So I rode my bike to that city sustainability meeting the other day, dodging downed tree debris eight days after the storm all along the way (which made the sidewalks completely unusable for those in wheelchairs or with strollers*). But that's not the part that got my attention. It's what I saw in front of me, or rather, who I didn't. My daughters. They hardly ever ride with me anymore, and thus, I've discovered, I don't ride that often myself anymore (although every time I do, I realize it's one of my very favorite things to do, such as the day I rode with John Brown on the Atlanta Beltline ). I have two favorite little parts of my book , one about each of my daughters. The one about my older daughter is titled A Volley Happening between Mother and Daughter in the Place We Call Home . (If you have a teen, I think you'll like it.) The one about my younger daughter is titled Hallelujeh (or What Biking to School Just Might Have You and Your Children Singing) . In that post, I give a warning to parents that the day will come when their children no longer want to ride to school, that the aperture of opportunity for doing this is short (pretty much just when the kids are strong enough to do so, especially if your city is hilly, and young enough that they don't care what their hair looks like when they get there). And I can tell you now, for sure, that this is true (although my daughters don't care so much about their hair--they just have their own lives now).
The City of Atlanta is about to join cities such as Washington, DC and New York City (and others around the world) that have Bike Share programs. I will be spending a great deal of time inside the city limits each week, starting in August. My hope is that much of it will be on a bike. With brand new views in front of me.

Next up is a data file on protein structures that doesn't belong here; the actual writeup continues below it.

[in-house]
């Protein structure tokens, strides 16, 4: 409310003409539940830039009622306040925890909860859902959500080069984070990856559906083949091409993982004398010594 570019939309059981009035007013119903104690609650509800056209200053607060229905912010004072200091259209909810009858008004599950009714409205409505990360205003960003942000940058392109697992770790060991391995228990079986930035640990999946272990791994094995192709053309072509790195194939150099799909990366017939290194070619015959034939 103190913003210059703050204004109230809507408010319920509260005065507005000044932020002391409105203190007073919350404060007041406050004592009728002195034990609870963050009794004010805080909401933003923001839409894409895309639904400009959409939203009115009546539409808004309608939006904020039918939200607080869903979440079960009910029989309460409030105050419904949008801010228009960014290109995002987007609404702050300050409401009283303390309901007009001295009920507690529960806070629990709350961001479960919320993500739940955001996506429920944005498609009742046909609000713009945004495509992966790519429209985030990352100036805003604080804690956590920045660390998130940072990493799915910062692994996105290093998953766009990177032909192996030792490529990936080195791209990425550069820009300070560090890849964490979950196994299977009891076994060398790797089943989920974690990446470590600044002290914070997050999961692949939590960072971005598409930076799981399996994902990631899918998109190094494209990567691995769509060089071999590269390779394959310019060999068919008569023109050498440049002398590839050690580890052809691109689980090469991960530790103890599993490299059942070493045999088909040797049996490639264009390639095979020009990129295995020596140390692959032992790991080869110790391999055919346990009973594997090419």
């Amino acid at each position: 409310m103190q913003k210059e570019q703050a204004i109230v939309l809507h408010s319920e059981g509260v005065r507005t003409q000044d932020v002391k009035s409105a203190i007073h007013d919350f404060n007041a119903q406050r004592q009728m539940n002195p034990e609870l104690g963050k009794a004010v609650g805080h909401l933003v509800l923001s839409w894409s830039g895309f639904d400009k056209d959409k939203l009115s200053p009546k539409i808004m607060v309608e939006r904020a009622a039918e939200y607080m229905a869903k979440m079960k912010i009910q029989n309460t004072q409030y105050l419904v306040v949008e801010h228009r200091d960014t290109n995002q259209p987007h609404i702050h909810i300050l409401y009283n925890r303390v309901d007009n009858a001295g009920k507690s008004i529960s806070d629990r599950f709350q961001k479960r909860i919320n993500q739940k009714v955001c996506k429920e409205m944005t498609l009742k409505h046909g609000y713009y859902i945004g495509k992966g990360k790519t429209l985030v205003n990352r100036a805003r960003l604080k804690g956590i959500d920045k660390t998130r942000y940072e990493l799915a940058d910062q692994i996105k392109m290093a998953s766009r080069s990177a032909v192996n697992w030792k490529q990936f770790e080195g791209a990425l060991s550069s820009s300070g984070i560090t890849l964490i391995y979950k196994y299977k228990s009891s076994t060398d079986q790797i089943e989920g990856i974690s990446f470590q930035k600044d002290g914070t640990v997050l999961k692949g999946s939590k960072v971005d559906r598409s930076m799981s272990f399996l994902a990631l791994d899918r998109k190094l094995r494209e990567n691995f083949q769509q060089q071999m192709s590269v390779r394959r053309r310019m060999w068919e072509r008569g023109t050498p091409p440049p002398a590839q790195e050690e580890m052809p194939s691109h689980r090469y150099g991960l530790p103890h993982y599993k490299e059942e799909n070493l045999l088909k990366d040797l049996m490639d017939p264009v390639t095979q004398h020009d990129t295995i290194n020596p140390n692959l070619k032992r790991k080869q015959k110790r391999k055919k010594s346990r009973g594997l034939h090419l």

My other hope is that one day my daughters will enjoy "feeling like a kid again" when they ride their bikes (like this dad probably does as he hops a curb after riding with his son to school). (See First, You Gotta' Do This as a Kid .) And I know that it will only be possible because they actually did ride them when they were kids.
As did I. *Yes,
I was on the sidewalk on one of the roads because there is practically
no shoulder and definitely no bike lanes on it--I stop at corners,
revert to pedestrian status so drivers see me (as I learned at Safety Town ), and walk my bike across when I do this. But am curious why people are stacking all their debris right on the sidewalk, thereby making the sidewalks unusable for days on end. I continue to wish my city leaders would take a few hours one day and simply try to traverse the city via foot, bike, and wheelchair, and while pushing a stroller. Every accessibility and safety issue becomes abundantly clear very quickly, without any meetings or debate. See Have You Walked a Mile with a Child? (and Other Questions about Walk/Bike-Friendly Greenwashing . (You know how I feel about greenwashing--see Et Tu, Brute? )